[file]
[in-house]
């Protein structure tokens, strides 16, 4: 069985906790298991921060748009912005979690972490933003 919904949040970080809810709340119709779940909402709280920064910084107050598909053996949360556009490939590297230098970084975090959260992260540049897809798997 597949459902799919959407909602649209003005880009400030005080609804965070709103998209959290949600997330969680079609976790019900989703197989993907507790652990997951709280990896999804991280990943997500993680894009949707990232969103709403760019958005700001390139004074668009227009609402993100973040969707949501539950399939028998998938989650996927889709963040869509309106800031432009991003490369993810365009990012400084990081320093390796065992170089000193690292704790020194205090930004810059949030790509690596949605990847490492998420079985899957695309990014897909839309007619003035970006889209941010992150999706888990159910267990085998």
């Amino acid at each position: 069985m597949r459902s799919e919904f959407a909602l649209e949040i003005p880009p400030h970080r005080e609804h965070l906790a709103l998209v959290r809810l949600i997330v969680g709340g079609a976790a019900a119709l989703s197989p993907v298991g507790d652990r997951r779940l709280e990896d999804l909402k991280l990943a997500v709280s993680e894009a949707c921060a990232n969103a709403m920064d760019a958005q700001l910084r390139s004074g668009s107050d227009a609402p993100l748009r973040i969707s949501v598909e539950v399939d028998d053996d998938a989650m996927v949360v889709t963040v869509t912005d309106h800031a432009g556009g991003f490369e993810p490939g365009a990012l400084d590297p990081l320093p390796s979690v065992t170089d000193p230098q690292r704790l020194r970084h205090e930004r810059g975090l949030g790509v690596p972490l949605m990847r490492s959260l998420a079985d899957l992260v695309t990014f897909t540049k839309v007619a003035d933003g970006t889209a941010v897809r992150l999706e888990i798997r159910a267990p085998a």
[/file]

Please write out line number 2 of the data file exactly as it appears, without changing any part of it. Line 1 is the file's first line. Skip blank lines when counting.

């Protein structure tokens, strides 16, 4: 069985906790298991921060748009912005979690972490933003 919904949040970080809810709340119709779940909402709280920064910084107050598909053996949360556009490939590297230098970084975090959260992260540049897809798997 597949459902799919959407909602649209003005880009400030005080609804965070709103998209959290949600997330969680079609976790019900989703197989993907507790652990997951709280990896999804991280990943997500993680894009949707990232969103709403760019958005700001390139004074668009227009609402993100973040969707949501539950399939028998998938989650996927889709963040869509309106800031432009991003490369993810365009990012400084990081320093390796065992170089000193690292704790020194205090930004810059949030790509690596949605990847490492998420079985899957695309990014897909839309007619003035970006889209941010992150999706888990159910267990085998």